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Table of Contents
REVIEW ARTICLE
Year : 2012  |  Volume : 16  |  Issue : 1  |  Page : 67-71

Metabolic syndrome in the Middle East


1 Department of Internal Medicine, Suez Canal University, Egypt
2 Department of Endemic and Infectious Disease, Suez Canal University, Egypt

Date of Web Publication26-Dec-2011

Correspondence Address:
Hamdy Ahmed Sliem
Ismailia, Post code 41522
Egypt
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Source of Support: None, Conflict of Interest: None


DOI: 10.4103/2230-8210.91193

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   Abstract 

Metabolic syndrome (MS) is a combination of medical disorders that, in concert, increase the risk of developing cardiovascular disease and diabetes. It affects about one in four people in the Middle East, and prevalence increases with age. The aim of current review is to discuss the prevalence of MS and its component in different regions in the Middle East. The recorded high prevalence of the MS and its key cardiovascular risk factors (15-60%) among Middle East population mandates the need for a national and international prevention programs to combat obesity, diabetes, hypertension, dyslipidemia, smoking and related comorbidities. Consideration of early prevention and control is of utmost importance.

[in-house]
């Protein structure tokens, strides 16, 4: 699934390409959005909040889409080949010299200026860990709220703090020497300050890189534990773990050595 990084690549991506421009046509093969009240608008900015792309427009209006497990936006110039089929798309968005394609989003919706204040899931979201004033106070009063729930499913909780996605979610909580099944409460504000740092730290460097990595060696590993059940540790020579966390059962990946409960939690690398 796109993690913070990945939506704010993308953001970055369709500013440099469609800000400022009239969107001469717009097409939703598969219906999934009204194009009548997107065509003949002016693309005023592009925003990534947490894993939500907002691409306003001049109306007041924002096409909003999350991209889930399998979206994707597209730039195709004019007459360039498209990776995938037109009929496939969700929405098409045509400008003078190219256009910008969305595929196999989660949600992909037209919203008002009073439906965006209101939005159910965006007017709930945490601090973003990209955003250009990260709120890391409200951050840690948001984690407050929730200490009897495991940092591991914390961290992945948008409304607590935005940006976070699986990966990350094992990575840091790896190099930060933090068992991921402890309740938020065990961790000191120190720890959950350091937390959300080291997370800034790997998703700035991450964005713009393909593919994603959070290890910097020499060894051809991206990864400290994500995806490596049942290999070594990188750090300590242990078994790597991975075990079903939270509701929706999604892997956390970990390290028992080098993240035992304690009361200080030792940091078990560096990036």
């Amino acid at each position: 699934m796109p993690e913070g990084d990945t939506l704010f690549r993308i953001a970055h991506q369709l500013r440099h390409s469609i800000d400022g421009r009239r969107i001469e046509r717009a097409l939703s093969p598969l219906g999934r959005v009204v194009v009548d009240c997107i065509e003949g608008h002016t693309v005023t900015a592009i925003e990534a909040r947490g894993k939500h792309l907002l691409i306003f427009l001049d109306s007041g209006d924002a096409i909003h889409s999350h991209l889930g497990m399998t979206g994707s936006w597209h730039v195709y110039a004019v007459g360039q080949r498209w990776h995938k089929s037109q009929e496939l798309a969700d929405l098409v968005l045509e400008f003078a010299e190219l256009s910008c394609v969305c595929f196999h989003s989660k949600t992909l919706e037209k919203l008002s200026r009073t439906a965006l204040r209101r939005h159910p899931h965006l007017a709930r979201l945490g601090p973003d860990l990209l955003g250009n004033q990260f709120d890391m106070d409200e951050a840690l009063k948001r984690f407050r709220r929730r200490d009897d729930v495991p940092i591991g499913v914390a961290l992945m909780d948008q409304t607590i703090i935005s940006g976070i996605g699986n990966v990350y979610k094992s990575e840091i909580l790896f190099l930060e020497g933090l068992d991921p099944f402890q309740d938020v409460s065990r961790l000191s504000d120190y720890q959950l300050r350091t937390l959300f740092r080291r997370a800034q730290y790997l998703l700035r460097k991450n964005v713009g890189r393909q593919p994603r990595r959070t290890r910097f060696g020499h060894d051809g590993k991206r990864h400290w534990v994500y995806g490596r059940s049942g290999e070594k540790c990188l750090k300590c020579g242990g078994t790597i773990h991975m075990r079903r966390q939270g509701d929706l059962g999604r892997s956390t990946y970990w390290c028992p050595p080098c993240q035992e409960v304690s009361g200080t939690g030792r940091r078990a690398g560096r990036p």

Keywords: Metabolic syndrome, Middle East, obesity


How to cite this article:
Sliem HA, Ahmed S, Nemr N, El-Sherif I. Metabolic syndrome in the Middle East. Indian J Endocr Metab 2012;16:67-71

How to cite this URL:
Sliem HA, Ahmed S, Nemr N, El-Sherif I. Metabolic syndrome in the Middle East. Indian J Endocr Metab [serial online] 2012 [cited 2021 Mar 7];16:67-71. Available from: https://www.ijem.in/text.asp?2012/16/1/67/91193


   Introduction Top


Almost three decades ago, Dr Gerald Reaven identified a cluster of physiologic and metabolic characteristics that seek the company of one another. Originally known as "syndrome X", the cluster has also been termed pluri-metabolic syndrome (MS), or Reaven's syndrome. These characteristics, when found in the same person, are so ominous that they have also been called "the deadly quartet" or "the awesome foursome". [1] Reaven and subsequently others postulated that insulin resistance underlies Syndrome X (hence the commonly used term insulin resistance syndrome). [2],[3] Other researchers use the term MS for this clustering of metabolic risk factors. The National Cholesterol Education Program's Adult Treatment Panel III (NCEP-ATP III) used this alternative. It consists of multiple, interrelated risk factors of metabolic origin that appear to directly promote the development of atherosclerotic cardiovascular disease. Five factors, identified NCEP-ATP III, are thought to comprise this syndrome-large waist circumference (WC; as indicator of central obesity), elevated triglycerides (TG), low high-density lipoprotein cholesterol (HDL-C) concentration, high blood pressure and elevated fasting plasma glucose. The concomitant presence of 3 or more of these confers an approximate 2-fold increased risk of atherosclerotic cardiovascular disease (CVD) and an approximate 5-fold increased risk of diabetes mellitus. [4] Other associated changes have also been described, including microalbuminuria, a prothrombotic and proinflammatory state.